Dr Johann Nelböck (1903–1954) was an
Austrian former student of Moritz Schlick, the founder of the group of
philosophers and scientists known as the Vienna Circle.
On June 22, 1936, Nelböck, who had already twice
been committed to a psychiatric ward for threatening Schlick, shot him
in the chest and killed him on the central staircase of the University
Although a German Protestant from minor Prussian
nobility, Schlick was subsequently characterized in the press as a
pivotal figure in disaffected Jewish circles, and the murder was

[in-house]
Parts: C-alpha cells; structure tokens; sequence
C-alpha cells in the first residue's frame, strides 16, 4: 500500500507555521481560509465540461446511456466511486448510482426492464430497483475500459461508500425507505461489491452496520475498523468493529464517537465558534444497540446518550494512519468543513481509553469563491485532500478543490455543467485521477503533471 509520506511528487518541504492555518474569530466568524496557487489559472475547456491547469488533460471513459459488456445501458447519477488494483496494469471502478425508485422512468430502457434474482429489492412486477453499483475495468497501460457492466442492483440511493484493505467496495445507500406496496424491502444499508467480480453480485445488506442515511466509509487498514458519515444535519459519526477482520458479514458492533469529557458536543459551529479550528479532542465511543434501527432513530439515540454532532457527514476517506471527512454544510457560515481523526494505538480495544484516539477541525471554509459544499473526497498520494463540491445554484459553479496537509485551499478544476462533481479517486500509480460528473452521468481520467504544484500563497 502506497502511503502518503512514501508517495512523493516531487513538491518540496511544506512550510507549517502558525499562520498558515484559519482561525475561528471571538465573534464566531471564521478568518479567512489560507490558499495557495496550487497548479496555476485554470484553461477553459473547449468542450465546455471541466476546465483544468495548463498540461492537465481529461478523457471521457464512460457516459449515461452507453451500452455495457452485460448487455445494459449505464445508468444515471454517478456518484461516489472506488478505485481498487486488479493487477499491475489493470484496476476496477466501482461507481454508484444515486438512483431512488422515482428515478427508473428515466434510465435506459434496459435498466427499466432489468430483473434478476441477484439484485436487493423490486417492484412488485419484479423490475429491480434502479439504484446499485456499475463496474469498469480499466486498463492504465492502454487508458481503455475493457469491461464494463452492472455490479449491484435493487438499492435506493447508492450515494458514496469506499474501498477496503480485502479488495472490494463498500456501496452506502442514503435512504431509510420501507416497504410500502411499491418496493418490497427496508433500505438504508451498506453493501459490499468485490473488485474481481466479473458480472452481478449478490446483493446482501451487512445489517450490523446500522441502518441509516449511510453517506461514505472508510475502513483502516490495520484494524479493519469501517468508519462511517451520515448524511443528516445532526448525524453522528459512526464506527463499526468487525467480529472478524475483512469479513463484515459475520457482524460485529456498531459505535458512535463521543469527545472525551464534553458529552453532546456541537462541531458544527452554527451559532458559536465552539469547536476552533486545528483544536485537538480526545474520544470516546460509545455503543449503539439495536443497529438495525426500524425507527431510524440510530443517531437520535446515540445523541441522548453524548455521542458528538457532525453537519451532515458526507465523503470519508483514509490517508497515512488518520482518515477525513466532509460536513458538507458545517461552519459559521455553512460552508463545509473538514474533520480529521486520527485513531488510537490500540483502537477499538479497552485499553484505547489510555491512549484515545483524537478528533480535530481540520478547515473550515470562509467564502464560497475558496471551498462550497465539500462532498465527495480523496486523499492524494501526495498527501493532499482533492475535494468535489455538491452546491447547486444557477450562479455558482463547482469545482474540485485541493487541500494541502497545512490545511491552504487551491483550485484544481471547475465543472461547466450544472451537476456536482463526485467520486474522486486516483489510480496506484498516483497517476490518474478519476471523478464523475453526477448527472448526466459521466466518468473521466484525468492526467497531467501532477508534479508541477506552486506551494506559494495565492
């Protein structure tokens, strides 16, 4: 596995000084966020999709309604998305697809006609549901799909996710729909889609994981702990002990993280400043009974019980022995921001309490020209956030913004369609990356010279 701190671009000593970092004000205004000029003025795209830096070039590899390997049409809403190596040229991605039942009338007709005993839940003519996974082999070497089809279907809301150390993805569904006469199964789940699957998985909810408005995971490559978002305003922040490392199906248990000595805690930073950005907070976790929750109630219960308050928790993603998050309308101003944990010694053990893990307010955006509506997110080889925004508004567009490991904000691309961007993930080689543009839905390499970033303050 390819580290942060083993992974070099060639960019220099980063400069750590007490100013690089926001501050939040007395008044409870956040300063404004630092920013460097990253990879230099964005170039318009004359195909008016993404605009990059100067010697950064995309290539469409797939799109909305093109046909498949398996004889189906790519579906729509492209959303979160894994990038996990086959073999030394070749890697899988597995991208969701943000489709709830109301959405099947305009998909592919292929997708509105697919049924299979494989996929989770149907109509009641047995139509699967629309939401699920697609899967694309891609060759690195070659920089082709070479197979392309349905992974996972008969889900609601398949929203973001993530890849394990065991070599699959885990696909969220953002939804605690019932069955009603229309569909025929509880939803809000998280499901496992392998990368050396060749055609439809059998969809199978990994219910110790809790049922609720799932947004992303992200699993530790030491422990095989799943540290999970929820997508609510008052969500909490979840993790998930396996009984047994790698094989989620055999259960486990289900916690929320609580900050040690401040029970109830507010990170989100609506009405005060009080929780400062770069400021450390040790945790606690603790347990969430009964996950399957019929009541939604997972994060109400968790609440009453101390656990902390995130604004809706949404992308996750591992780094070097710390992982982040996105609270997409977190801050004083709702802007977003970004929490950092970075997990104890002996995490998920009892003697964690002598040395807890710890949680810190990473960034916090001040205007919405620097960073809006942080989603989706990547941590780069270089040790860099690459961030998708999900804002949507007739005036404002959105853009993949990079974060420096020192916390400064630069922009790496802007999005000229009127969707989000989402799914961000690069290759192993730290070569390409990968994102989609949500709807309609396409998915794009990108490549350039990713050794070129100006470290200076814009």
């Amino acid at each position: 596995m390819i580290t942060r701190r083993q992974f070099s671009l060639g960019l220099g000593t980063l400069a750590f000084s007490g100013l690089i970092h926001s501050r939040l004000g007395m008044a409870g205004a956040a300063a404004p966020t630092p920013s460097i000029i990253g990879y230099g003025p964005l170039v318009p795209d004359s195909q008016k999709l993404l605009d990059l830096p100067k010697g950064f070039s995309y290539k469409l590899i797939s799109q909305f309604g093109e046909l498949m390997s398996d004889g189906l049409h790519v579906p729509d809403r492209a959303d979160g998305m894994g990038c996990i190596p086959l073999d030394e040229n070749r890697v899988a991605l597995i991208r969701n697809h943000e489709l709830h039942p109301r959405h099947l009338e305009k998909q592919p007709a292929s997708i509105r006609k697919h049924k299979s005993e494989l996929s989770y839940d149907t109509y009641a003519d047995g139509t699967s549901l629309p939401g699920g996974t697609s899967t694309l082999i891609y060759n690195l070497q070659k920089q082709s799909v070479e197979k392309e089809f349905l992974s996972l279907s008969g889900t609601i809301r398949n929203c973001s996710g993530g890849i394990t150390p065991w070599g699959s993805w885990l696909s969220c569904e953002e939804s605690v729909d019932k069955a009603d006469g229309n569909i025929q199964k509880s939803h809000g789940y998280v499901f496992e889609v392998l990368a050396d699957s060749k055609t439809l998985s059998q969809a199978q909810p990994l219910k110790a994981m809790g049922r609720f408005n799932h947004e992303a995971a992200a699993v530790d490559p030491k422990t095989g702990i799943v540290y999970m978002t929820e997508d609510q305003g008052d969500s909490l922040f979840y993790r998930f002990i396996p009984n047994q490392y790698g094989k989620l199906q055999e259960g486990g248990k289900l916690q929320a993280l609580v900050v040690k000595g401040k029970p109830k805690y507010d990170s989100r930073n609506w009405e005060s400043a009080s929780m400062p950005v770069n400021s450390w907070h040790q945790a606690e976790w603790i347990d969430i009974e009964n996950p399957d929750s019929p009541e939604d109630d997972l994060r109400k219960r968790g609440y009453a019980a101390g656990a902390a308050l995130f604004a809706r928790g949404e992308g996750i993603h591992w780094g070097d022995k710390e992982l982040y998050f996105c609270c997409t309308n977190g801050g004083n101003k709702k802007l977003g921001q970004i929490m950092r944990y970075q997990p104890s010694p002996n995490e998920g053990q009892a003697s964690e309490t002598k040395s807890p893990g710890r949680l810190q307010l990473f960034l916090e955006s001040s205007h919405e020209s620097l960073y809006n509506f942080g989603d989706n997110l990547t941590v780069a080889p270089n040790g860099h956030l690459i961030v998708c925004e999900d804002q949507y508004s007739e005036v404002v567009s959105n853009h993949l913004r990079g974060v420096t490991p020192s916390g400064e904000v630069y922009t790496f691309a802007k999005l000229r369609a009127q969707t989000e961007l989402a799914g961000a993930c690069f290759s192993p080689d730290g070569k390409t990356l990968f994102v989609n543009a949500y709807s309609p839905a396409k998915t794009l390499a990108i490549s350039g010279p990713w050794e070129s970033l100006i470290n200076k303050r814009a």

applauded by Vienna's Nazis, immediately becoming a cause célèbre.
At Nelböck's trial for the murder of Schlick,
besides some allegations of personal injuries, a significant part of
his defence was the claim that Schlick's philosophical arguments had
undermined his native moral restraints, a line of thought which
Austrian Nazis, asserting Schlick's Jewish connections within the
Vienna Circle, quickly developed and exploited, although not entirely
Nelböck was found guilty and sentenced to ten years'
imprisonment, but was paroled after two. He became a member of the
Austrian Nazi Party after the Anschluss (the unification of Germany
with Austria) in 1938.
Moritz Schlick, the founder of the group of philosophers and
as the Vienna Circle.